Behind the Scenes of the Mungāru Gallery Chair

Nils Sveje of Inoda + Sveje working at Phantom Hands, Bangalore


Deepak Srinath



A journal on the making of the Muṅgāru Gallery Chair and the process that went into prototyping and our first collaborative product with designers INODA+SVEJE.

Three years ago we started re-editing furniture created for Chandigarh in the 1950s as a way of keeping alive a design legacy that literally gave birth to Indian modernism. We believe that to truly carry forward a design legacy it is equally important to create new pieces that speak the same language and follow the same ‘philosophy of making’. Contemporary designers continue to create beautiful chairs that pay homage to the glorious years of Scandinavian mid-century modern design. We wanted to do the same for Indian Modernism.

I first came across the DC10 and DC09 chairs designed by INODA+SVEJE in 2016, in a furniture store in Belgium. I remember thinking that these are the most beautiful chairs I’ve seen in a long time — simple and minimal, yet quite complex in their construction. I looked up the pieces they had created in collaboration with Miyazaki chair factory and became fascinated with their work.

Discussing Prototype 1.0

I contacted them on Instagram (a sign of the times we live in!) and immediately got a reply from Kyoko Inoda (Nils Sveje is the other half of this Milan based Japanese+Danish design duo). Soon after, in September 2016, I made a trip to Milan and met them in their studio to explore the idea of creating a collection with us. My brief was that the collection should be inspired by the legacy of Chandigarh furniture designed by Pierre Jeanneret and others, but must not be too nostalgic or overly derivative. We should be able to produce the designs by hand, exactly as we do for the Chandigarh re-editions. Kyoko and Nils loved the idea and immediately agreed.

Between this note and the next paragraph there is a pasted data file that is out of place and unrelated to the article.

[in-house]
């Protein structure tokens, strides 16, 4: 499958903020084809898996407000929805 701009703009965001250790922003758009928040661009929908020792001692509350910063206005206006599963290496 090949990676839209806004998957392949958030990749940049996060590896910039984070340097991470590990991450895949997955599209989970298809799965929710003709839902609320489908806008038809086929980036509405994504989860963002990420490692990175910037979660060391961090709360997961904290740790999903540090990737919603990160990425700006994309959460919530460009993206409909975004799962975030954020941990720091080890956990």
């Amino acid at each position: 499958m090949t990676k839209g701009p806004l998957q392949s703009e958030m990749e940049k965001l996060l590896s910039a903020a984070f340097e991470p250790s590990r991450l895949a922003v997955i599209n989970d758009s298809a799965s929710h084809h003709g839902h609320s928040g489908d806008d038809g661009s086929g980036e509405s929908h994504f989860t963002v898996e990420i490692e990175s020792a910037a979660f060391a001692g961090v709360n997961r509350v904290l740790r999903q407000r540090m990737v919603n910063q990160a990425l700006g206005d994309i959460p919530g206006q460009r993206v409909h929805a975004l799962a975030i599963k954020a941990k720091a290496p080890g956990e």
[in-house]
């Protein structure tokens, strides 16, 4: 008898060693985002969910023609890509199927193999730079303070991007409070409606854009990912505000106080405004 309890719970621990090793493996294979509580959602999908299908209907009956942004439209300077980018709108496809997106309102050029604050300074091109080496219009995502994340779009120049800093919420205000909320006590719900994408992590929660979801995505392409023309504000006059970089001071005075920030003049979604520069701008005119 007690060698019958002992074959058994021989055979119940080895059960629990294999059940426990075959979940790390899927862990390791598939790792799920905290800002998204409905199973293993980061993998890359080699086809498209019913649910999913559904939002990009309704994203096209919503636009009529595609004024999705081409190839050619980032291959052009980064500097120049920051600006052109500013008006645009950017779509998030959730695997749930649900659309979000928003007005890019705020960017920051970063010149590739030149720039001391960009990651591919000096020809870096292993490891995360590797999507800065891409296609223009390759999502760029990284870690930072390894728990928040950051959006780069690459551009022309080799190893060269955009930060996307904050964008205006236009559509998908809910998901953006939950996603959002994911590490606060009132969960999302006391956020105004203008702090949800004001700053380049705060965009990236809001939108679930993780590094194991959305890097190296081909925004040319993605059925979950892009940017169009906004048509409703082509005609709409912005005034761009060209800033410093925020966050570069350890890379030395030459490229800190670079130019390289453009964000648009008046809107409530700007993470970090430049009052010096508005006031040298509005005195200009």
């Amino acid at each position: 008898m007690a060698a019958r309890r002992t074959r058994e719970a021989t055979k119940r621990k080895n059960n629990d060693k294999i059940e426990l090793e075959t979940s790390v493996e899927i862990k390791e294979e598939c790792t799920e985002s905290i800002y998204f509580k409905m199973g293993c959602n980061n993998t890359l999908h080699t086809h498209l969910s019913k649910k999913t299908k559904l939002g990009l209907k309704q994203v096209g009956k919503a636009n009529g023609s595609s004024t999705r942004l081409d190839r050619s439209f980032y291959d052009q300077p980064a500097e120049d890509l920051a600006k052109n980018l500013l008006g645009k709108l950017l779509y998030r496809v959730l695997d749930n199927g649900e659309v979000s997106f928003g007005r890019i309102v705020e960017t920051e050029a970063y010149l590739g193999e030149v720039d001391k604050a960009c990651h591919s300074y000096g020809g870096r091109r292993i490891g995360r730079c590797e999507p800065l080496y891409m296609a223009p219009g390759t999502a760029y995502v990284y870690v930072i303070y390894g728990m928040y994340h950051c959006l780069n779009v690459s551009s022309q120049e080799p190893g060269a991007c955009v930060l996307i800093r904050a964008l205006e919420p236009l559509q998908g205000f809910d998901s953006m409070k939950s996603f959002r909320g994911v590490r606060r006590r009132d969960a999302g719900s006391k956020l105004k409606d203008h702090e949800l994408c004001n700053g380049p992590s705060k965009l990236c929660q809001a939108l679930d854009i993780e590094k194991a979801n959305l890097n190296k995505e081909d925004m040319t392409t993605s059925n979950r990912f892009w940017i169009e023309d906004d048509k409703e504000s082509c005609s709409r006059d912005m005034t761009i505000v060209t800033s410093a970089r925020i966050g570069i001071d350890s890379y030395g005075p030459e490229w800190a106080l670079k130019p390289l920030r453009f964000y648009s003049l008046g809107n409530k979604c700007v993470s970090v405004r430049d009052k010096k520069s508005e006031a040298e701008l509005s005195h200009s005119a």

Over the next few months INODA+SVEJE worked on concepts for the new collection. They came down to our workshop in Bangalore in July 2017 and spent a few weeks understanding how our artisans work and their skills. They adapted their design and prototyping process to the ‘Indian way’ — a hands-on collaboration and constant feedback loop between designers and artisans.

We challenged ourselves to push the limits of hand craftsmanship — to what extent could organic shapes and curves could be created by hand held tools?

The evolution of version 1.0 to 2.0

We challenged ourselves to push the limits of hand craftsmanship — to what extent could organic shapes and curves could be created by hand held tools? Would it be feasible to produce the chair by hand in reasonable quantities when it went into production? Moreover, no CNC machine was to be used in the making of these chairs.

Shaping the seat by hand
The evolution of the prototypes, the chair in the far corner is the final version

Out of this process the Muṅgāru Gallery Chair emerged as the first production ready chair of our collaboration. Minimal, modern, organic and completely handmade! Muṅgāru is a Kannada word (local language spoken in Bangalore) used to describe the gentle, rejuvenating and life giving pre-monsoon rains. Kyoko and Nils designed & prototyped the chair in our workshop as the monsoon set in and the name became apt for the chair.

The Muṅgāru Gallery Chair

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